A recent settlement put an end to a years-long corruption investigation at the United Auto Workers (UAW), but the punishments keep rolling in for former high-ranking officials. The investigation found that “from 2009 to 2018…the union’s top leadership embezzled millions of dollars to fund lavish lifestyles, including resort stays, golf outings, top-shelf liquor and cigars.”
Most recently, former union president Gary Jones was sentenced to 28 months in prison for “his part in a scheme with other leaders to steal as much as $1.5 million in union funds.” Jones is also required to pay $550,000 in restitution to the UAW and $42,000 to the IRS, in addition to other forfeitures.
Jones admitted that he and other top union officials used over $750,000 in union funds to pay for personal expenses, “including golf clubs, private villas, cigars, golfing apparel, green fees at golf courses, and high-end liquor and meals.” This included $60,000 to pay for cigars and custom-made golf clubs.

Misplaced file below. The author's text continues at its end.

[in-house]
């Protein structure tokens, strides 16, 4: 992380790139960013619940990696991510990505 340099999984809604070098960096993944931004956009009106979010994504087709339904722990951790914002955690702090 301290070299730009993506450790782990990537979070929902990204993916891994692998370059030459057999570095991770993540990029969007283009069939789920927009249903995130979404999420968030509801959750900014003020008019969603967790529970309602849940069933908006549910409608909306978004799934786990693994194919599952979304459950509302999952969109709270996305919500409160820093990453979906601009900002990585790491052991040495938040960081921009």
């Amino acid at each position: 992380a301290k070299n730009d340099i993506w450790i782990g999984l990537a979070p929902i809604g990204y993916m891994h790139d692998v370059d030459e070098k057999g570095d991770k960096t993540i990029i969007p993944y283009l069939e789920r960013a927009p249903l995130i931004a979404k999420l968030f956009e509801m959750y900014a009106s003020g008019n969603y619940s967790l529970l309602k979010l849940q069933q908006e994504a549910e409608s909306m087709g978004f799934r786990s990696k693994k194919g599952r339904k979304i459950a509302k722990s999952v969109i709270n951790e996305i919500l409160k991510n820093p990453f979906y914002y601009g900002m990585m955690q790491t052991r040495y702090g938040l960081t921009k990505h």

Jones’ sentence comes after another former union president Dennis Williams was given 21 months in prison for his role in the scandal. He pleaded guilty to conspiracy to embezzle union funds and was sentenced in May 2021. In addition to jail time, Williams was “ordered to pay a $10,000 fine in addition to restitution to the UAW amounting to $132,000.”
Jones’ sentencing is one of the last to come out of this investigation that found 15 high-ranking officials guilty of being involved in the scandal.
As a result of the corruption investigation, the union has been placed under a six-year federal monitorship. As we’ve said before, this oversight is a good first step to ensuring meaningful reforms take root at the UAW — but it’s not free. The current UAW President Rory Gamble expects the monitorship will be a “costly” expense — one that will be covered by members’ dues.
While workers aren’t off the hook just yet, let’s hope acting United States Attorney Saima S. Mohsin’s statement on the sentencing holds true: “The working men and women of the UAW can feel that justice was done, and that their union is on the road to reform.”